Many Shenandoah Valley residents can trace their lineage to the first settlers in the valley. Many who have come since have done so in appreciation of the historical significance of the valley. Despite these strong historical ties, residents of the Shenandoah Valley face the erosion of the very lands that give the valley its heritage. The valley played a pivotal role in the Civil War during Stonewall Jackson’s 1862 Valley Campaign, and the 1864 burning. It was during this latter campaign that the Battle of Toms Brook occurred on Oct. 9, 1864.
Despite being a smaller engagement, the historical significance of this battle is incredible. Primarily a cavalry engagement, the Battle at Toms Brook lead to a complete route of the Confederates, following an audacious flanking maneuver along Back Road by General Custer. This defeat crippled the effectiveness of the Confederate cavalry, which allowed General Sheridan to burn the valley. The loss of the breadbasket of the Confederacy greatly hastened the end of the war.
Today, a different battle is being fought on this land. This battle concerns the preservation of this hallowed ground. As development moves into the valley, it offers a benefit to the local economy, but also the eternal loss of historically significant land. The Shenandoah Valley Battlefields Foundation has worked tirelessly to preserve such land. The foundation recently undertook the preservation of 24 acres in the heart of the Toms Brook battlefield that would otherwise be lost to residential development.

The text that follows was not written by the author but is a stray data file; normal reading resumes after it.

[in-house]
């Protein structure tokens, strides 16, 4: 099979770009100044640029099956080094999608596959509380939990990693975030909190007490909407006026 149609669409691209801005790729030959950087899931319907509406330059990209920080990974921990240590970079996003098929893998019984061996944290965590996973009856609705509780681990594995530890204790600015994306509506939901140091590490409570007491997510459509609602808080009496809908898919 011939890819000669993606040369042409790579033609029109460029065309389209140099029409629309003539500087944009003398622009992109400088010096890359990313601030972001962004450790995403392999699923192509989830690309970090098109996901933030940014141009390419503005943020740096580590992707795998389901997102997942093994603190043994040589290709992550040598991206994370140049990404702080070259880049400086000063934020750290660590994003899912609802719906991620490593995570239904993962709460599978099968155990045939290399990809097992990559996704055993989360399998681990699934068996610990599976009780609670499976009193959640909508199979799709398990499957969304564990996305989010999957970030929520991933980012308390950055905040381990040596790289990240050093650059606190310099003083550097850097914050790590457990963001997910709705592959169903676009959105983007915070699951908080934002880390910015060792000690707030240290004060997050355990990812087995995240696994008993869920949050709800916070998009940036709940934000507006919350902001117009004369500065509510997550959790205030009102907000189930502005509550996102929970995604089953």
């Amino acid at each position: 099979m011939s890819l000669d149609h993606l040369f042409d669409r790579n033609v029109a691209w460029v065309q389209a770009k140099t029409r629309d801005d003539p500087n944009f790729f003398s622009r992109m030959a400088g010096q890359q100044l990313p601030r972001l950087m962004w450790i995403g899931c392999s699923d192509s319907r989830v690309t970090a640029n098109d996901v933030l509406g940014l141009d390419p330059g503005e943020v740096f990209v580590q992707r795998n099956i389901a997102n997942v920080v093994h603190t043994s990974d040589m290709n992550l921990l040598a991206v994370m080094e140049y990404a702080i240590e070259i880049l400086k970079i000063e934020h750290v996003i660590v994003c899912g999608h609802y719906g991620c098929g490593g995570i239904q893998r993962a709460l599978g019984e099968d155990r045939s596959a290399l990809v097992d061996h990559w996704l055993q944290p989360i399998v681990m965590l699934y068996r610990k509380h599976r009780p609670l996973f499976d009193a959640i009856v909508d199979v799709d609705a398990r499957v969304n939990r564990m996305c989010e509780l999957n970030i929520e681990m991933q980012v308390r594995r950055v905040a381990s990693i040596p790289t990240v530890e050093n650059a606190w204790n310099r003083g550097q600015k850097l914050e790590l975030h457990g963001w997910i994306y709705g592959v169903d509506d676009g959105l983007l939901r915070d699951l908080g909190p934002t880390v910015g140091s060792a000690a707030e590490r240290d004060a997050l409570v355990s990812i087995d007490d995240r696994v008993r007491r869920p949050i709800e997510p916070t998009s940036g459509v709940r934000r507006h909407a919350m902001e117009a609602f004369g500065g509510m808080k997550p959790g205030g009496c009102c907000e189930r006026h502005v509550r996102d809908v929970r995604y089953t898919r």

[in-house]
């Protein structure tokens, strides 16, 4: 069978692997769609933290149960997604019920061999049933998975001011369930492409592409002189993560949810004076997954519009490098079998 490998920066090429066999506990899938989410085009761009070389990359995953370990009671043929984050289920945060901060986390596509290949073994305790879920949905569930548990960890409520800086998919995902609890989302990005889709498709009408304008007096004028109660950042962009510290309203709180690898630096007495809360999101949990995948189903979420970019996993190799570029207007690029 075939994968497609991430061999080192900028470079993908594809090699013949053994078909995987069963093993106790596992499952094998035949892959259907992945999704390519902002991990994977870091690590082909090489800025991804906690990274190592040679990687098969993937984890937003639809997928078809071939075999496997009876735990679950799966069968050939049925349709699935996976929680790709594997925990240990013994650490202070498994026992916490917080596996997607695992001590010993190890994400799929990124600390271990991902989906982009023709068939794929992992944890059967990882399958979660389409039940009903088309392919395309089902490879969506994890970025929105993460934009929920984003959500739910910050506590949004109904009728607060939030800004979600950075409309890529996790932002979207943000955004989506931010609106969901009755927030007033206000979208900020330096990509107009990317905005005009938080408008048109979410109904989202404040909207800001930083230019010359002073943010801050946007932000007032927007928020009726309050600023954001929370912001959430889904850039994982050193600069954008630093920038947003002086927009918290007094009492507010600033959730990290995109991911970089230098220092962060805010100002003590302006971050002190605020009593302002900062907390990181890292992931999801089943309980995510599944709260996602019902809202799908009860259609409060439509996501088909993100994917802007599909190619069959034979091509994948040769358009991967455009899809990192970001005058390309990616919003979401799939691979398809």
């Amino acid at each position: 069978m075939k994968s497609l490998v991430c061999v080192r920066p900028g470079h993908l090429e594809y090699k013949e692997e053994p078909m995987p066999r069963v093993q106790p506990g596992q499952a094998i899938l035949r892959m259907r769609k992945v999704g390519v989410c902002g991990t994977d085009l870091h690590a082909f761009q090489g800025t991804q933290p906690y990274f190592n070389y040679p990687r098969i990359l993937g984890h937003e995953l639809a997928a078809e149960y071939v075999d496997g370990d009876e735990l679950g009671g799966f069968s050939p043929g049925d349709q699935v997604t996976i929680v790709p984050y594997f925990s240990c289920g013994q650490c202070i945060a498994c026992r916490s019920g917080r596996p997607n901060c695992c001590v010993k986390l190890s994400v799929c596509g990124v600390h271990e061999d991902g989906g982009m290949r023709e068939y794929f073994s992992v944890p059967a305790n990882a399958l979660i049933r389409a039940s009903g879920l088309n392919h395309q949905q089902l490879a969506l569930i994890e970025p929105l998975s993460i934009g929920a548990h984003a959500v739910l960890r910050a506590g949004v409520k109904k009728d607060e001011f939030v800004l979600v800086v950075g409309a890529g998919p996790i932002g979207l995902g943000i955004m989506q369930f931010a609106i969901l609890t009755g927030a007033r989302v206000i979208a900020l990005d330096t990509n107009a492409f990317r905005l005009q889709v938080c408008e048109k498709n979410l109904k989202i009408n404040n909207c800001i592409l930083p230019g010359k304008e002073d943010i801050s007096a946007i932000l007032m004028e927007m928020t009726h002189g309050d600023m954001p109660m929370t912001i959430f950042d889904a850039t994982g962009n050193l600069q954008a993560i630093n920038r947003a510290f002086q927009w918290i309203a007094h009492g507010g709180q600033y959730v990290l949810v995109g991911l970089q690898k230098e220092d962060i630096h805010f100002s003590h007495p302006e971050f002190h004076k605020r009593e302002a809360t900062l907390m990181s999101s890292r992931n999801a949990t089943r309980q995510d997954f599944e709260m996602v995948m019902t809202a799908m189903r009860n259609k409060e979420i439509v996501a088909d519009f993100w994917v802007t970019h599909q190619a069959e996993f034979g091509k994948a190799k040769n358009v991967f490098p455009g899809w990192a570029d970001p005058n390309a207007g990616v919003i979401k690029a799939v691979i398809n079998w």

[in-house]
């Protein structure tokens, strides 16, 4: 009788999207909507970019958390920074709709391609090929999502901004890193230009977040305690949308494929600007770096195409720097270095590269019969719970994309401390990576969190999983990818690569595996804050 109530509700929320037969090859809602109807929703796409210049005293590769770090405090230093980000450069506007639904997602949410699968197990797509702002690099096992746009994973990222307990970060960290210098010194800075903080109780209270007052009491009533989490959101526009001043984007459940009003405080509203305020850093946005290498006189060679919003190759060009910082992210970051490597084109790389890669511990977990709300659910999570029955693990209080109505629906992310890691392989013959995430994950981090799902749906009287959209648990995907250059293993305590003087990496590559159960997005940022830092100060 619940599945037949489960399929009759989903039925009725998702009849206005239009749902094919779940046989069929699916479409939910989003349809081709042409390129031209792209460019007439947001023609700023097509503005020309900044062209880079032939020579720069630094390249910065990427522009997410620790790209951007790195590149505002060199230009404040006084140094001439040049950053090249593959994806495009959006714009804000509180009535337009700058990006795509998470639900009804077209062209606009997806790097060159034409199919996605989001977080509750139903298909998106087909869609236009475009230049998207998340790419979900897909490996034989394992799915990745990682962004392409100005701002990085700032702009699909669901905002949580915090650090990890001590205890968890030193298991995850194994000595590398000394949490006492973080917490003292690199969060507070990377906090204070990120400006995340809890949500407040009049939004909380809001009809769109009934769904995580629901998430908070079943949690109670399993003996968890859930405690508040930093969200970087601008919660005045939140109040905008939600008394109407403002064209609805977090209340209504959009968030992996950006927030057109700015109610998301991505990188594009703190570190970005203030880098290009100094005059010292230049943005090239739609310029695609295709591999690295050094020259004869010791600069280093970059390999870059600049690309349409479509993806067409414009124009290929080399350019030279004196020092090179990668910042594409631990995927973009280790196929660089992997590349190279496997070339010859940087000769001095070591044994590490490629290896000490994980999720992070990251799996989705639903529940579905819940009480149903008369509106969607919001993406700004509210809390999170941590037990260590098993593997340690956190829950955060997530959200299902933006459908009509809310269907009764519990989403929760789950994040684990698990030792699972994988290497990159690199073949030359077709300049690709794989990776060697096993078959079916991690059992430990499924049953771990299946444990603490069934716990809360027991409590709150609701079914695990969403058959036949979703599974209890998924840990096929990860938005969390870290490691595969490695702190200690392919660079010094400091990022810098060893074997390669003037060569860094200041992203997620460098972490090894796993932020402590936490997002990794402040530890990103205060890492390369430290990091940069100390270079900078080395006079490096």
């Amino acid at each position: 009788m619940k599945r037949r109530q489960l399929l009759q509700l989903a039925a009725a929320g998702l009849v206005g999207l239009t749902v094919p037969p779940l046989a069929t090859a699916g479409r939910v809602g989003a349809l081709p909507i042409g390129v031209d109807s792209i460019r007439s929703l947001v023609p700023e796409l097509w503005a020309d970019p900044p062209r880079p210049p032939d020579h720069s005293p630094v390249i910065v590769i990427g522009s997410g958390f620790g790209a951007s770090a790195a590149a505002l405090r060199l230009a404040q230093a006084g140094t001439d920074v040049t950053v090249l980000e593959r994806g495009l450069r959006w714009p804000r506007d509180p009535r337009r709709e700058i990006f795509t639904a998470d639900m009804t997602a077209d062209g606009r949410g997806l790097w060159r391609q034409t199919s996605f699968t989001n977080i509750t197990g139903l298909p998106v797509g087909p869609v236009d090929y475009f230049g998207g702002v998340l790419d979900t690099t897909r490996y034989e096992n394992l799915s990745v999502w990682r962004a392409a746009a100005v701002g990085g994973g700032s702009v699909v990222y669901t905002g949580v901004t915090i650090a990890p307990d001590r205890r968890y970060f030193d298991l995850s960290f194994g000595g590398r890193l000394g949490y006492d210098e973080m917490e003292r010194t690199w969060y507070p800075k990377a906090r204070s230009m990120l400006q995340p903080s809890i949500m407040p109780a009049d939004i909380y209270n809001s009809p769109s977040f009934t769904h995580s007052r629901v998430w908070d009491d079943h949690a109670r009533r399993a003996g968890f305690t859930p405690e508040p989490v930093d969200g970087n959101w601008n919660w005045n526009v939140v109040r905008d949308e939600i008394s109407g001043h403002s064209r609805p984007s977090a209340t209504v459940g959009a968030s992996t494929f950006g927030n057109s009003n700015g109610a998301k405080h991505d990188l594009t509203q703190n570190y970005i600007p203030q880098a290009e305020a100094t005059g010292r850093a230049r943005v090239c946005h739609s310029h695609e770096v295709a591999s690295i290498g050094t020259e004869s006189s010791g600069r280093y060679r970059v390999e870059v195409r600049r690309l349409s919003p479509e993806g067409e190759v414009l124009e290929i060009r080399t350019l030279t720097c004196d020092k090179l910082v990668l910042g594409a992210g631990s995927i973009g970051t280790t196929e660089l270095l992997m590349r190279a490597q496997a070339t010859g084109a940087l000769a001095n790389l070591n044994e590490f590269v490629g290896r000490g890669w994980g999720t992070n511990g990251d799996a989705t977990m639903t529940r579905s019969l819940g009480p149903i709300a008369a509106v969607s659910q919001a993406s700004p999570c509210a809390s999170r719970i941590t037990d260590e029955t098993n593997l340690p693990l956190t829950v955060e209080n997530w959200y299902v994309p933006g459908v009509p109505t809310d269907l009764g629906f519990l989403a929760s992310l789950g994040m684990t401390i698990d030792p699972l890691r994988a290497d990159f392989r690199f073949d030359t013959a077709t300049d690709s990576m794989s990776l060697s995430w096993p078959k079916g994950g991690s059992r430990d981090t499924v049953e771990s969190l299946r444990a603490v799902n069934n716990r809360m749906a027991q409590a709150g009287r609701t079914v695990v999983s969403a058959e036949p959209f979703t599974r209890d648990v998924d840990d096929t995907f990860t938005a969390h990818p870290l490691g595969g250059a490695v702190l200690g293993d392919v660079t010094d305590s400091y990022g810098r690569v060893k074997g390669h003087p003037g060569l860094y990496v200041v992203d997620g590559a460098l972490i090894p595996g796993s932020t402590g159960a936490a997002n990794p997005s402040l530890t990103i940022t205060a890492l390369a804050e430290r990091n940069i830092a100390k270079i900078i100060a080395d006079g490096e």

While not affiliated with the foundation, my family has worked with it in previous preservation efforts. The foundation has done a tremendous job of preserving many acres of historically significant land, but it needs the public’s help in reaching its goals. I encourage all valley residents to visit the foundation’s website to read about both the Civil War history of the valley, as well as the many preservation milestones that have already been reached. I would also encourage any reader who shares my love for the history of the valley to consider helping the foundation in preserving battlefields, such as Toms Brook, for future generations.
Matthew R. Spiker, Maurertown
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